Let States Have Their Own Land Laws

Published: 17th July 2015 04:27 AM  |   Last Updated: 17th July 2015 04:27 AM   |  A+A-

It is unfortunate that the uncertainty on the Land Acquisition Bill continues to divide the polity. The boycott of the meeting of chief ministers organised by Niti Aayog by most non-BJP chief ministers once again highlights the lack of consensus on the issue. Even those who attended the meeting, like the chief ministers of Bihar, Tripura and Delhi, do not approve of the Modi government’s land policy. Punjab Chief Minister Parkash Singh Badal, a BJP ally, has used the forum to express his differing opinion that is very similar to that of the non-BJP leaders. Some chief ministers like those of West Bengal and Andhra Pradesh might not have attended the meeting because of other engagements but they also do not accept the Central legislation.

At the root of the problem is the government’s decision to amend the Right to Fair Compensation and Transparency in Land Acquisition, Rehabilitation and Resettlement Act, 2013, enacted by the UPA regime. The popular perception is that the government has watered down the Act to make it easier for the government to acquire land without even the consent of the farmers or the owners of the land. There was a provision in the law that allowed the community to have a say in the acquisition of land. Unfortunately, the government’s explanation that the law had to be amended to facilitate easier acquisition of land does not seem to have carried conviction with the Opposition. It believes that the ordinance the government promulgated to amend the law was guided by its desire to satisfy the corporates. It is this difference in their viewpoints that is primarily responsible for the political logjam.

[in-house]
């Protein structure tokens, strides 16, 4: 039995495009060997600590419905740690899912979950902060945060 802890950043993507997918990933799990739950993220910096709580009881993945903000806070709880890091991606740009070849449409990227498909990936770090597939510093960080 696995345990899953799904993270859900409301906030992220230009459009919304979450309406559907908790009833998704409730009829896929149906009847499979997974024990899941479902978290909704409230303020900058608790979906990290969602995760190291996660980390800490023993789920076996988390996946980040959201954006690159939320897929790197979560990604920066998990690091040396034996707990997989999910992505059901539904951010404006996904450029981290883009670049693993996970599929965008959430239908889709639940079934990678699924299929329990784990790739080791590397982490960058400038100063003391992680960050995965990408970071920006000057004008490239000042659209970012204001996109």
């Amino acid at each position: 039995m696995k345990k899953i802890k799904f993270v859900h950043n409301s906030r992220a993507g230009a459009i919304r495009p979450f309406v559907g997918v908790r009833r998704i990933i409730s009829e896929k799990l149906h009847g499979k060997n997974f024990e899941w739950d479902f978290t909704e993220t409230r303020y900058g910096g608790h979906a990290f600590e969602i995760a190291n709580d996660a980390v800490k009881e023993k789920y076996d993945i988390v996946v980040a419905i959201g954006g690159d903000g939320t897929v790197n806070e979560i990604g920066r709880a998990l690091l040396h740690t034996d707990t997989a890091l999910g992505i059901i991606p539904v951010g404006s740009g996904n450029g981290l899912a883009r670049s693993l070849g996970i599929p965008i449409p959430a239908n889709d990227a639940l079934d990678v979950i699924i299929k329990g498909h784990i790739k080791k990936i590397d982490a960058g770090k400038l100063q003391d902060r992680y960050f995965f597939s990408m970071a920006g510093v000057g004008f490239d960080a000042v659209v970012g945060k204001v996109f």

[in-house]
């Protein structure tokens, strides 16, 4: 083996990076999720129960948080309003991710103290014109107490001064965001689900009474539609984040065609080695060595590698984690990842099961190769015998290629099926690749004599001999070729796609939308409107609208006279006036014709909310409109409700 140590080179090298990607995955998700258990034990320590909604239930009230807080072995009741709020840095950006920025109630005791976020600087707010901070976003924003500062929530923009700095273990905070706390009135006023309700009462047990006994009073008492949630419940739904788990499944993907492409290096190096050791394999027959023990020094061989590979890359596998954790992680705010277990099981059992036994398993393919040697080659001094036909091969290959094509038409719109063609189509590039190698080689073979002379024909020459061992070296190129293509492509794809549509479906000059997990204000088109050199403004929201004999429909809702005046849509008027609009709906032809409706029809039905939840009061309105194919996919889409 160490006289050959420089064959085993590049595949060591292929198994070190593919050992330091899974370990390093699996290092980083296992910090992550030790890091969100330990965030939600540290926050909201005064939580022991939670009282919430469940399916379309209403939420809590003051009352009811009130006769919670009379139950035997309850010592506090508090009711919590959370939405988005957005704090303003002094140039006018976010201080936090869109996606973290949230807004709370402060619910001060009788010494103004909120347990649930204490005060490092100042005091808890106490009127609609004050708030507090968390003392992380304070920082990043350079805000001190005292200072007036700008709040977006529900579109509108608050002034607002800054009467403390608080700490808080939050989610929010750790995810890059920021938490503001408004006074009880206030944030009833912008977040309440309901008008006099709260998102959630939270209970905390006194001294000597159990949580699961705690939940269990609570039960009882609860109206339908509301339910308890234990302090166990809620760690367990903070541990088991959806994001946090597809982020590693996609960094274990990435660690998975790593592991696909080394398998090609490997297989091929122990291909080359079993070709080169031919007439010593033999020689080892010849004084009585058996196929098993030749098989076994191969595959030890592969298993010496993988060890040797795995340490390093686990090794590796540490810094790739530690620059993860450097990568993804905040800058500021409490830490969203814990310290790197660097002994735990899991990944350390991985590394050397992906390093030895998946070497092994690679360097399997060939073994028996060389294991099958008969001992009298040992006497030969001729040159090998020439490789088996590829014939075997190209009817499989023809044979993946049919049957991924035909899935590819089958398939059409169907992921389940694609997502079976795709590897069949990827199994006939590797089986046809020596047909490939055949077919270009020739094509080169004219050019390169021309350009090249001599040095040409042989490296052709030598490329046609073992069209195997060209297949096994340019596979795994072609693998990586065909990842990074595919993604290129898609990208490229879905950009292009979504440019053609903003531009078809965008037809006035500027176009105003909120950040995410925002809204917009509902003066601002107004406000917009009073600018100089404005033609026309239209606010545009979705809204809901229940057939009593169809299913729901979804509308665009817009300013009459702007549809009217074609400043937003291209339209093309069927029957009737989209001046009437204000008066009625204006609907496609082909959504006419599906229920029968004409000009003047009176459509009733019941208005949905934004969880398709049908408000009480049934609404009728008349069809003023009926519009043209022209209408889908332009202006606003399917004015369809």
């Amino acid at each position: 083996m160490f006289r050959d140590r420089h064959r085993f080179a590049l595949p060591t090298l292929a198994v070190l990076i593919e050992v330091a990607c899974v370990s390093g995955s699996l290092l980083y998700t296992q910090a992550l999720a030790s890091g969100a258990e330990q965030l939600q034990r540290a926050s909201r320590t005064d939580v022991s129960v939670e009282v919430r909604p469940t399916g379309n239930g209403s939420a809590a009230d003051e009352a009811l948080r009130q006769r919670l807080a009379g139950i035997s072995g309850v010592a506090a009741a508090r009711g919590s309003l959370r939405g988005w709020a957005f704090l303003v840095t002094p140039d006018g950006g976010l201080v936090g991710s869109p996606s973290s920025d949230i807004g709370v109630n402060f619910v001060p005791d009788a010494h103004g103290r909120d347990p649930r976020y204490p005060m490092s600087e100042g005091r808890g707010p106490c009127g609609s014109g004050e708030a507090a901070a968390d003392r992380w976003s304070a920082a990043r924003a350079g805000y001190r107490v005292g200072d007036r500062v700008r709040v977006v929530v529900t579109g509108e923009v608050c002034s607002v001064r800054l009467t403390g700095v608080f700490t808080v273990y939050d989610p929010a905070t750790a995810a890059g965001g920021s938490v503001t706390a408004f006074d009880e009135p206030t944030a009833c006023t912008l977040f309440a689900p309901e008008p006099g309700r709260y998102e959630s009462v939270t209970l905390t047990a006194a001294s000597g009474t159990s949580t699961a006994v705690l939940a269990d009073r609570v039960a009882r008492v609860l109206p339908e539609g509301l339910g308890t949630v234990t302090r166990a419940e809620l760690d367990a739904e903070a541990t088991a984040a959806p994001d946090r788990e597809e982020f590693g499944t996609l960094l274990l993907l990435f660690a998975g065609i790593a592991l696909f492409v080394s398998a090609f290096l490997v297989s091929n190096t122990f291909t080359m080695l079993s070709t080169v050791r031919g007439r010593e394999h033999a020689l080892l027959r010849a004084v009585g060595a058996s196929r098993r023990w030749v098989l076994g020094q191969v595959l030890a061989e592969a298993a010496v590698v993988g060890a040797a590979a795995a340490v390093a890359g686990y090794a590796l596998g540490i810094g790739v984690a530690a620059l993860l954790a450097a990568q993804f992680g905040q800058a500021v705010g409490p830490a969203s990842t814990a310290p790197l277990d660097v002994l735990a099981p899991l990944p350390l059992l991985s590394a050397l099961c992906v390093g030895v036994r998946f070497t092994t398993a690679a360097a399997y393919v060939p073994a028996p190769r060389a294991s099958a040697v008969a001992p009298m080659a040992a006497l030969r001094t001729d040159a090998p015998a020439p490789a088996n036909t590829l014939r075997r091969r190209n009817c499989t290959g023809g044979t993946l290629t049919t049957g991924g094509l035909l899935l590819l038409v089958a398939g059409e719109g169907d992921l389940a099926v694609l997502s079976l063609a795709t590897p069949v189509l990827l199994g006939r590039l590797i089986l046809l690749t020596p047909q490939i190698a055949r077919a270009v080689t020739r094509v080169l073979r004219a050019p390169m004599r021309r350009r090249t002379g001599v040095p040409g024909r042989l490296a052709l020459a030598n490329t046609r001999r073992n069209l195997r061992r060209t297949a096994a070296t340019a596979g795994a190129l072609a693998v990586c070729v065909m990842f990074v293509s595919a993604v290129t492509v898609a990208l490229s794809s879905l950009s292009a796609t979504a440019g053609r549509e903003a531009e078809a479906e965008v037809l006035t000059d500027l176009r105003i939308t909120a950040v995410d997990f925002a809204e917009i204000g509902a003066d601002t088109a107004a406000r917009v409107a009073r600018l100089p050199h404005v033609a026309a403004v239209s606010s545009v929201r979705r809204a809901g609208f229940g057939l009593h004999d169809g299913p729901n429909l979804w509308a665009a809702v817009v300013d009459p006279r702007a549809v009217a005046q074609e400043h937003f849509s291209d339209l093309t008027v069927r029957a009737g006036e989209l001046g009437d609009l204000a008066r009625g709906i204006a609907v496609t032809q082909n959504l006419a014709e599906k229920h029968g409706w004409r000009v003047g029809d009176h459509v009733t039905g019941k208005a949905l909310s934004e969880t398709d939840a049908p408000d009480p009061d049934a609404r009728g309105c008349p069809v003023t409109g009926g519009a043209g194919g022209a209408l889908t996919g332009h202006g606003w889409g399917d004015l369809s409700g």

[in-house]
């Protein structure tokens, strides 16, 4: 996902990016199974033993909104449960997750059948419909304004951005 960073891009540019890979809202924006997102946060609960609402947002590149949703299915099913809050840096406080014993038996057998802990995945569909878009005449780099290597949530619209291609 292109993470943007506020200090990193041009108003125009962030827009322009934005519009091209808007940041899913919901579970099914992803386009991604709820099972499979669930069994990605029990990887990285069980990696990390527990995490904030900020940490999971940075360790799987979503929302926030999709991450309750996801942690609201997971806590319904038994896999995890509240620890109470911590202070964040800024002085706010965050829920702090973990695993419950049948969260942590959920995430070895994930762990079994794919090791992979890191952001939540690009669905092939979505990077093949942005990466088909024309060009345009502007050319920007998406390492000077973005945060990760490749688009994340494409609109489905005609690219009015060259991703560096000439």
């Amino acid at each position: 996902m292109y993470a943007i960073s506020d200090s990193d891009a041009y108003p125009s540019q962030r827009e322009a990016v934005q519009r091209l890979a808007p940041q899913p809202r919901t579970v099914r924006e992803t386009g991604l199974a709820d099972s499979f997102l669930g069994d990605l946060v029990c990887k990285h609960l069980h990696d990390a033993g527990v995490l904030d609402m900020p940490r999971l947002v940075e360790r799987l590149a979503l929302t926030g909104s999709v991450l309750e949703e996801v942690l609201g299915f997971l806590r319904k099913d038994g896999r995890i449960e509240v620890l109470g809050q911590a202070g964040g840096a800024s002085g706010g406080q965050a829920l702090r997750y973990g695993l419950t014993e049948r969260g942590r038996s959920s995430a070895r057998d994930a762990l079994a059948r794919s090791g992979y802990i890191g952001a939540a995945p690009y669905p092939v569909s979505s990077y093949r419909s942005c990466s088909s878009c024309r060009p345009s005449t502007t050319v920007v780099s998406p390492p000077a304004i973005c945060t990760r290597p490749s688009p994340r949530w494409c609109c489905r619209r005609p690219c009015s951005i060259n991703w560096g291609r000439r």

The government has a point that development, particularly the Make in India programme, would not be possible if land acquisition is problematic. That farmers’ interest needs to be protected cannot be overemphasised. For the smooth functioning of Parliament, it is necessary that the political deadlock is ended. True, the boycott of the meeting may not be praiseworthy but it also underscores the need for the Centre and the states to narrow down their differences. The Centre has asked the states to prepare their own land acquisition Bills, which would be given Presidential assent. If the deadlock over the issue cannot be resolved quickly, every state should be allowed to have its own land acquisition policy.

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